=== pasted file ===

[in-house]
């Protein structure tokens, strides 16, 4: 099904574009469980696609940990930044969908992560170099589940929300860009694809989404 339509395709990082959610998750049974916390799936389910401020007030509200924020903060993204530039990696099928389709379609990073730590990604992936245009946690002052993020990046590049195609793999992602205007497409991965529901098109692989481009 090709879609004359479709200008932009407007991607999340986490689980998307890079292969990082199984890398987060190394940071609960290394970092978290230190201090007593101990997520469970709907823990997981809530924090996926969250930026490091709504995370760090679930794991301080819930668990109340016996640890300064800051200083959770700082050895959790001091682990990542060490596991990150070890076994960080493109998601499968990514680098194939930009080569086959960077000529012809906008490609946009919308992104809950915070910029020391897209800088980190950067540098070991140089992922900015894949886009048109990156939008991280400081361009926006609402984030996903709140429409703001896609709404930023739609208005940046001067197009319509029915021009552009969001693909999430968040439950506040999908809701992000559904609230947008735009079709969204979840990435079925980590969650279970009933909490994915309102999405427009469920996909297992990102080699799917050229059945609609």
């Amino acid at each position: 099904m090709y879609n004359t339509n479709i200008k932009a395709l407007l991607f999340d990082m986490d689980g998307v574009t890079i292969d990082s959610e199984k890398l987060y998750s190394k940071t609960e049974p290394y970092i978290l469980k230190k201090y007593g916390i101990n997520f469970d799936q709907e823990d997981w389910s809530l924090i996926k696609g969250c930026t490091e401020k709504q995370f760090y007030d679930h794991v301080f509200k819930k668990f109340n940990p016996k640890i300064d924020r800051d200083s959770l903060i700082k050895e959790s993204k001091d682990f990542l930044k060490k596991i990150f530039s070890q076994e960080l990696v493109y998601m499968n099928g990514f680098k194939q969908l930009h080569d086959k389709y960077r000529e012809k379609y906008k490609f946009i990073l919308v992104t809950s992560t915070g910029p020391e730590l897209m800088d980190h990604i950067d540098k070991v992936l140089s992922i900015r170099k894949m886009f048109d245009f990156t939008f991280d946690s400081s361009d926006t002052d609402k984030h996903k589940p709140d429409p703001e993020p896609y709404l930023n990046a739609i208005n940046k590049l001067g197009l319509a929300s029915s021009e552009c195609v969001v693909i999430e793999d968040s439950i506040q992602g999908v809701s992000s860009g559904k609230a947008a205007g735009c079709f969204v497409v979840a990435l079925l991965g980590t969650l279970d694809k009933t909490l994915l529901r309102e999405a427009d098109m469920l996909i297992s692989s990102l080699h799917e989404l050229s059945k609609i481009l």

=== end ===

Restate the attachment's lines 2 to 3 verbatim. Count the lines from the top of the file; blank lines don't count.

């Protein structure tokens, strides 16, 4: 099904574009469980696609940990930044969908992560170099589940929300860009694809989404 339509395709990082959610998750049974916390799936389910401020007030509200924020903060993204530039990696099928389709379609990073730590990604992936245009946690002052993020990046590049195609793999992602205007497409991965529901098109692989481009 090709879609004359479709200008932009407007991607999340986490689980998307890079292969990082199984890398987060190394940071609960290394970092978290230190201090007593101990997520469970709907823990997981809530924090996926969250930026490091709504995370760090679930794991301080819930668990109340016996640890300064800051200083959770700082050895959790001091682990990542060490596991990150070890076994960080493109998601499968990514680098194939930009080569086959960077000529012809906008490609946009919308992104809950915070910029020391897209800088980190950067540098070991140089992922900015894949886009048109990156939008991280400081361009926006609402984030996903709140429409703001896609709404930023739609208005940046001067197009319509029915021009552009969001693909999430968040439950506040999908809701992000559904609230947008735009079709969204979840990435079925980590969650279970009933909490994915309102999405427009469920996909297992990102080699799917050229059945609609």
């Amino acid at each position: 099904m090709y879609n004359t339509n479709i200008k932009a395709l407007l991607f999340d990082m986490d689980g998307v574009t890079i292969d990082s959610e199984k890398l987060y998750s190394k940071t609960e049974p290394y970092i978290l469980k230190k201090y007593g916390i101990n997520f469970d799936q709907e823990d997981w389910s809530l924090i996926k696609g969250c930026t490091e401020k709504q995370f760090y007030d679930h794991v301080f509200k819930k668990f109340n940990p016996k640890i300064d924020r800051d200083s959770l903060i700082k050895e959790s993204k001091d682990f990542l930044k060490k596991i990150f530039s070890q076994e960080l990696v493109y998601m499968n099928g990514f680098k194939q969908l930009h080569d086959k389709y960077r000529e012809k379609y906008k490609f946009i990073l919308v992104t809950s992560t915070g910029p020391e730590l897209m800088d980190h990604i950067d540098k070991v992936l140089s992922i900015r170099k894949m886009f048109d245009f990156t939008f991280d946690s400081s361009d926006t002052d609402k984030h996903k589940p709140d429409p703001e993020p896609y709404l930023n990046a739609i208005n940046k590049l001067g197009l319509a929300s029915s021009e552009c195609v969001v693909i999430e793999d968040s439950i506040q992602g999908v809701s992000s860009g559904k609230a947008a205007g735009c079709f969204v497409v979840a990435l079925l991965g980590t969650l279970d694809k009933t909490l994915l529901r309102e999405a427009d098109m469920l996909i297992s692989s990102l080699h799917e989404l050229s059945k609609i481009l």